The legends spread through the grade school playground about naked swim. “They just make you stand there naked in front of everyone and then they push you in the pool. If you try to get out they poke you with a stick. If you start to drown they have a big metal hook that sticks through you to pull you out.” And we all believed them… how could we not? These stories were passed down from older siblings who were there in the high school and reported back to us. We were doomed!

I graduated to Kennedy High School in 1977. That summer was a nervous one as I fretted over the future of naked swim and showering in front of people in general. I would practice taking a quick shower and drying myself off with one towel and getting dressed as quickly as I can. Filled with as much fear as a teenager can hold, I started as a freshman.

High School Gym class seems to be the turning point for everyone's personal development. Stephen King depicted it well in “Carrie”; all of us who were shy or outsiders could feel her rage and would have easily used our psychic powers to destroy the gym and everyone in it. Janis Ian wrote in her song “At Seventeen” ' To those of us who knew the pain Of valentines that never came And those whose names were never called When choosing sides for basketball'. I look back on those gym classes with no nostalgia, but still a relief that they are over.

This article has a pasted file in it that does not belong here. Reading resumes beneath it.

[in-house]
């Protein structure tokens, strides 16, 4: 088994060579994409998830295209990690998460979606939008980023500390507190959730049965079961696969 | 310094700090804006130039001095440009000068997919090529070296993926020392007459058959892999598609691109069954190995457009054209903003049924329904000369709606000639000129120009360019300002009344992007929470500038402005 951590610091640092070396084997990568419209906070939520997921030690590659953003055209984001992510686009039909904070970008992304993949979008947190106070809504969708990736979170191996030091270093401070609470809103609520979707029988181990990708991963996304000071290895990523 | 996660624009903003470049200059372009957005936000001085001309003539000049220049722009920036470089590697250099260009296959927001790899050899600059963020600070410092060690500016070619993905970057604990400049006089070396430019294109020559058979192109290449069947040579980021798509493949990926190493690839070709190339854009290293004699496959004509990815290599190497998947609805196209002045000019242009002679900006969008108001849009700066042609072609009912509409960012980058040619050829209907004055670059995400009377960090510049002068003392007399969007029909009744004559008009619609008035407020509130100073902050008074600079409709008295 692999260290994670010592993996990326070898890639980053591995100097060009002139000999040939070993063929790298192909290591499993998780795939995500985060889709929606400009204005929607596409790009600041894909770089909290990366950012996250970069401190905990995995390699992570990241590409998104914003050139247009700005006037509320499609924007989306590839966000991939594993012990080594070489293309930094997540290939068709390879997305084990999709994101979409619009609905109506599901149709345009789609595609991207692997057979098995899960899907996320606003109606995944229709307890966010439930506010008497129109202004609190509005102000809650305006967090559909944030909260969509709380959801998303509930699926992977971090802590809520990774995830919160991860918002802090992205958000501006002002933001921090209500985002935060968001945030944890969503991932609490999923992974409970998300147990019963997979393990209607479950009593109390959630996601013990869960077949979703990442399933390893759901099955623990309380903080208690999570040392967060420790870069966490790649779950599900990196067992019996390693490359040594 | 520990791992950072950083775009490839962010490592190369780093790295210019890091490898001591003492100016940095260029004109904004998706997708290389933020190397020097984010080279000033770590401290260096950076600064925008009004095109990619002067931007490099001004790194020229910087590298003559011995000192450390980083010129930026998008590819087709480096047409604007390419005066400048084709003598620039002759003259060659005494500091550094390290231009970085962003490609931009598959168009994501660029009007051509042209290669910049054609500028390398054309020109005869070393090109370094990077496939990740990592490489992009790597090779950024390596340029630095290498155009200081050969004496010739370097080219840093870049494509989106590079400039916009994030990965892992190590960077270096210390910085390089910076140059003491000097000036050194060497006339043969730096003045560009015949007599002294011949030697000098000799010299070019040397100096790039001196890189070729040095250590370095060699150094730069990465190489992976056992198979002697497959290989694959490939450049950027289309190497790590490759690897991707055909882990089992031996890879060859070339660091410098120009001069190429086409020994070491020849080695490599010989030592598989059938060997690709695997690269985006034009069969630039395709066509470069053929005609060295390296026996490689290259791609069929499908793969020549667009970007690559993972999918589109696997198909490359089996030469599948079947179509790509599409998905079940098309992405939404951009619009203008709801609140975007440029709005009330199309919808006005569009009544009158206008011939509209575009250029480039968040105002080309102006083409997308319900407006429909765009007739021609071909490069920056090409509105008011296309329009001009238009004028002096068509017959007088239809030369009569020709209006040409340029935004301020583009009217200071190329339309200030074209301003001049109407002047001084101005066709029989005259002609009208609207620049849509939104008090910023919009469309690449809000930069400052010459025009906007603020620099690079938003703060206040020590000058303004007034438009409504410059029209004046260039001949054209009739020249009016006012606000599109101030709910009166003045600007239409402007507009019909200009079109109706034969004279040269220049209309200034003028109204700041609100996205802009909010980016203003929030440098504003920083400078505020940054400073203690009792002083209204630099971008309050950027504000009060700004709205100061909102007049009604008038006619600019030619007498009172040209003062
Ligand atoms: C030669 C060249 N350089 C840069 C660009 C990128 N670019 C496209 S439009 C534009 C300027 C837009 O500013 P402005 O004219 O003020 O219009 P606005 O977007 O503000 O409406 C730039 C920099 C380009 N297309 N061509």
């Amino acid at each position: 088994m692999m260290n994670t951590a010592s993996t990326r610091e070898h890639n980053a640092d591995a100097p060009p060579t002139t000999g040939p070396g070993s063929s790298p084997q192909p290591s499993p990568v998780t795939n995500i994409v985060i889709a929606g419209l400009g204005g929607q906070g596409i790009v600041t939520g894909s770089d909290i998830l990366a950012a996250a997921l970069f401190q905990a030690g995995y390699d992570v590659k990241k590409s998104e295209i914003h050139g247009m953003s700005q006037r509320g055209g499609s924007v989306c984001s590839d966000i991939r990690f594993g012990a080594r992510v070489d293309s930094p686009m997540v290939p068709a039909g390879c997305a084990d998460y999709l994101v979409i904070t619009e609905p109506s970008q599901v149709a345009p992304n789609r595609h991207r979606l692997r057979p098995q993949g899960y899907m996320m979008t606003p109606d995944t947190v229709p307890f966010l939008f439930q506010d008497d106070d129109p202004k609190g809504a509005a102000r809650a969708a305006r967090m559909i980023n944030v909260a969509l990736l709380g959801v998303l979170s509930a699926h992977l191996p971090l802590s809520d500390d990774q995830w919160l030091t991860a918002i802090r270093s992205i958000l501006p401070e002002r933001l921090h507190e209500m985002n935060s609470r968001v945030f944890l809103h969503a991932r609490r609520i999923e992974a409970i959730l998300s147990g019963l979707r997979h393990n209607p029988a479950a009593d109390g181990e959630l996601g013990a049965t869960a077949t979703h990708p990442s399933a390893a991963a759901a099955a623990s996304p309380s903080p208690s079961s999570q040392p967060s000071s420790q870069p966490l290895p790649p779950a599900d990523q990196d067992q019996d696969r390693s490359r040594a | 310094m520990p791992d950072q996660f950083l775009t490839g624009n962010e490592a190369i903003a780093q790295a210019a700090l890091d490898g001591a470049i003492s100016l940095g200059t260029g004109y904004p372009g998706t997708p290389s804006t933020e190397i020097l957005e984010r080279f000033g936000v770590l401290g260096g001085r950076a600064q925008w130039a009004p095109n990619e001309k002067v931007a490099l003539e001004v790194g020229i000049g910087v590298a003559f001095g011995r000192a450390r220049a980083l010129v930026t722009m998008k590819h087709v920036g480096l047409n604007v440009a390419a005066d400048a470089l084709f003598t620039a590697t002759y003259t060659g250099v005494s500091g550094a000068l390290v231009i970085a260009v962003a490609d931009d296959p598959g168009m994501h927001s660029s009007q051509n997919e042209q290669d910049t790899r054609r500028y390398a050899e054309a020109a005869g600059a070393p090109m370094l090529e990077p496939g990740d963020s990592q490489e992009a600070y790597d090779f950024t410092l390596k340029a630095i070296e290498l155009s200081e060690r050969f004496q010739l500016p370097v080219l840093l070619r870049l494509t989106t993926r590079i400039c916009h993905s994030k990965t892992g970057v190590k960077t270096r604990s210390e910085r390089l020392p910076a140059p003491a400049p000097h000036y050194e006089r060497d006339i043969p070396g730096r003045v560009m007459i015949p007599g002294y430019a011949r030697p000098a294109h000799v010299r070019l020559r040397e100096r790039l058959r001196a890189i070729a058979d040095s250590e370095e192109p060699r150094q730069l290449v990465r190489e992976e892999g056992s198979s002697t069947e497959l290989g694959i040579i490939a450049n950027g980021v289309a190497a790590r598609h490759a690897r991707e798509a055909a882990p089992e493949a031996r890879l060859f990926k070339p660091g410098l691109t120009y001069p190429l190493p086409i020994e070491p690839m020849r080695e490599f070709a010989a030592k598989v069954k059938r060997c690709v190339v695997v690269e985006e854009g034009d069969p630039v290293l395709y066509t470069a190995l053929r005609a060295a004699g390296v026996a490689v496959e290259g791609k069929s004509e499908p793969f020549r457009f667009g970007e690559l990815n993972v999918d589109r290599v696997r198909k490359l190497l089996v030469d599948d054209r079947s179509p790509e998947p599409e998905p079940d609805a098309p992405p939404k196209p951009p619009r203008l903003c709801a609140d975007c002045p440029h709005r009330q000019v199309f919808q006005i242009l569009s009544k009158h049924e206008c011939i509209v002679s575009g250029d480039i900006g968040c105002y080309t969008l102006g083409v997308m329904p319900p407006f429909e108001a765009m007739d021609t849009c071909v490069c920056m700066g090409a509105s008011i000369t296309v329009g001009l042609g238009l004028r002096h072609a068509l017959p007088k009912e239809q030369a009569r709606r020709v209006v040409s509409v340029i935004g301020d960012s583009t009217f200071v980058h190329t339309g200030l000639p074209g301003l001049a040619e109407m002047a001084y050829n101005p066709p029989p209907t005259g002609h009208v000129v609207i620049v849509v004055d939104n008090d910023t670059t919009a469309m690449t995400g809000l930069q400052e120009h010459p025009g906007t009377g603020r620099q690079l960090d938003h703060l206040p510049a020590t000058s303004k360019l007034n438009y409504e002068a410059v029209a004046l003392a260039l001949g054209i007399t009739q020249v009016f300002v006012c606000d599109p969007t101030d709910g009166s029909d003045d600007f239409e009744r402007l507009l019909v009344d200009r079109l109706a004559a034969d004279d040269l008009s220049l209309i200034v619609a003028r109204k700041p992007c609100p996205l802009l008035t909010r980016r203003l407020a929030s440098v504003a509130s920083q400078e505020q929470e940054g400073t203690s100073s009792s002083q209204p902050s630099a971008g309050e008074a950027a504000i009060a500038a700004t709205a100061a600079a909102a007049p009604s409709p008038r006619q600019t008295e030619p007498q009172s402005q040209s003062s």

My gym teacher's name was Mr. Gaylord (no kidding). He was a tight, muscled, short man with thinning hair. Thinking back, he was probably pretty sexy, but then he couldn't have been more horrifying with his just out of the army, drill sergeant style of yelling, butt smacking, and name calling. We were being trained to go into the service you know, we needed to be made strong, and they only way you can make a boy strong is to break him first and build him up. And the way to break a pack of young boys is to strip them and make them all fall in line.

(the pool today)

The pool at Kennedy was huge. Olympic size, built in the early prosperous Kennedy years when physical fitness was one of the president's high priorities. We were all lead into the locker room and told to strip down and put our clothes in the locker; I was terrified to forget my locker combination and repeated it over and over for a week before school started. Trying it again and again like the shower tests so I could open the locker as quickly as possible. We all stripped and stood in a line. The showers were going full blast and Mr. Gaylord stood at the front of the shower with a squeeze bottle of some pink slippery goo that he was shooting out over each boy as he went into the shower. Sometimes he would rub the soap down the back of the boys. We had to shower before getting into the pool; it was the rule. The soap or whatever it was had a chemical smell; did it have some sort of insecticide to kill lice?